This example shows how to use Simulink Support Package for Arduino Hardware to control a standard servo motor.
The Simulink Support Package for Arduino Hardware enables you to create and run Simulink models on an Arduino Mega 2560 board. The target includes a library of Simulink blocks for configuring and accessing Arduino sensors, actuators, and communication interfaces.
In this example, you will learn how to create a Simulink model that controls a standard servo motor. In a standard servo motor, the shaft position can be precisely set, usually between 0 and 180 degrees. Servo motors are used in many industrial, military, and consumer applications and products.
We recommend completing the Getting Started with Arduino Mega 2560 Hardware example.
To run this example, you will need the following hardware:
- Arduino Mega 2560 board
- USB cable
- Standard servo motor
- CdS photocell
- 10 kOhm resistor
- Breadboard wires
- Small breadboard (recommended)
In this task, you will connect your motor to the Arduino board. Servo motors have three wires: power, ground, and signal. Connect them as described below.
1. Connect the power wire (usually red) to the 5V pin.
2. Connect the ground wire (usually black) to the ground pin.
3. Connect the signal wire (usually orange) to digital pin 4.
In this task, you will set the position of the servo motor shaft using an internal source. The shaft angle will vary between 0 and 180 degrees, up and down.
1. Open the model included in the Support Package called
2. Notice the Standard Servo Write block. The block sets the new angle of the servo motor shaft every 0.01 second.
3. In your Simulink model, select Tools > Run on Target Hardware > Run.
4. When the model starts running on the Arduino Mega 2560 board, observe the motor shaft position sweeping between 0 and 180 degrees.
In this task, you will set the position of the servo motor shaft manually, using a potentiometer. Connect the outer potentiometer terminals to the 5V and GND pins on your Arduino Mega 2560 board. Connect the middle terminal to analog input pin 0. As your rotate the potentiometer, its resistance changes. As a result, the voltage at the analog input pin changes as well. Your task is to set the servo motor angle proportional to this voltage.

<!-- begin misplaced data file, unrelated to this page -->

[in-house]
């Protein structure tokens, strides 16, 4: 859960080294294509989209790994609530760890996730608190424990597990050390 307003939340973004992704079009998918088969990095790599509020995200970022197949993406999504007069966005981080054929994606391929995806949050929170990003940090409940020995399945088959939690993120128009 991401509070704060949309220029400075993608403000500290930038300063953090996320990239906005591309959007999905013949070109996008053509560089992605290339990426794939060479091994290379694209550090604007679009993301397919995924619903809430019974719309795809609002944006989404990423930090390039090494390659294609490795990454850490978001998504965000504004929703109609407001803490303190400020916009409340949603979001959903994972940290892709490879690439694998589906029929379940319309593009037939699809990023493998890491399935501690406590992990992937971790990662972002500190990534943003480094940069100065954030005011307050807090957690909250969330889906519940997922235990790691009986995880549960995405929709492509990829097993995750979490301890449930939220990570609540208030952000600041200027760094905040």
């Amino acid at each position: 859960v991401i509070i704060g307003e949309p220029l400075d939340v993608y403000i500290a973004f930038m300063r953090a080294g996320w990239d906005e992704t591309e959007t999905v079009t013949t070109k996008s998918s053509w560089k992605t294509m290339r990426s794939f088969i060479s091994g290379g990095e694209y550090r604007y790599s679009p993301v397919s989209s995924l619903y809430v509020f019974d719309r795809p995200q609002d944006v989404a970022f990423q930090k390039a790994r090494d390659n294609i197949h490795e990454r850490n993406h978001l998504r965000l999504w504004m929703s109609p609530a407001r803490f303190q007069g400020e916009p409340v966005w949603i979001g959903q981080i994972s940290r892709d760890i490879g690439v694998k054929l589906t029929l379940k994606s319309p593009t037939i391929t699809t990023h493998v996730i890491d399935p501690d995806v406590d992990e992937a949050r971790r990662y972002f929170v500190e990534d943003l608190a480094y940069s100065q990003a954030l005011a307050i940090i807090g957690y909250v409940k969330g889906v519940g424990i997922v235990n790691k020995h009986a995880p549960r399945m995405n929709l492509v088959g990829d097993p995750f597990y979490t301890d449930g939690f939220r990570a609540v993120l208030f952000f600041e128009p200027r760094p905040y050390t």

1. In MATLAB, select HOME > New > Simulink Model.
2. Enter simulink at the MATLAB prompt. This opens the Simulink Library Browser.
3. In the Simulink Library Browser, navigate to Simulink Support Package for Arduino Hardware.
4. Drag the Analog Input block into the model. Double-click the block and set the Pin number to 0, and the Sample time to 0.01 second.
5. Drag the Standard Servo Write block into the model. Double-click the block and set the Pin number to 4.
6. Connect the Analog Input and the Standard Servo Write blocks.
7. From Simulink Math Operations library, drag the Gain block into the model and drop it on the line connecting the Analog Input and the Standard Servo Write block. Double-click the Gain block and set its value to 0.1760 (maximum servo motor displacement in degrees divided by analog input digital resolution; i.e., 180/1023).
8. In your model, select Tools > Run on Target Hardware > Prepare to Run….
9. Review the parameters in the resulting dialog box. Unless already set, set the Target hardware parameter to Arduino Mega 2560.
10. In the model, select Tools > Run on Target Hardware > Run.
11. When the model starts running on the Arduino Mega 2560 board, observe the motor shaft sweeping between 0 and 180 degrees.
In this task, you will create a model that sets the position of the servo motor according to light intensity detected by a photocell. In a dark room, the motor shaft should be positioned at 0 degrees, while in a bright room it should be positioned at 180 degrees.
Use a photocell and a resistor instead of the potentiometer you used in Task 3. Connect one end of the photocell to the 5V pin on the Arduino Mega 2560 board. Next, connect one end of the resistor to the GND pin on the board. Connect the other ends of the photocell and the resistor together and then to the analog input pin 0 on the board.
The model will be similar to the one used in Task 3.
Experiment with other blocks in the Arduino block library. For example:
- Use the Digital Input block to adjust the motor shaft position depending on the external control signal or signals.
- Use the Standard Servo Read block to read the motor shaft position and compare it with the desired position.
This example showed you how to use the Simulink Support Package for Arduino Hardware to control a standard servo motor. In this example, you learned that:
- The Standard Servo Write block allows you to set the servo motor shaft position, usually in the range from 0 to 180 degrees.
- The Analog Input block measures the voltage applied to an Arduino analog input pin. A variety of sensors can be attached to analog pins.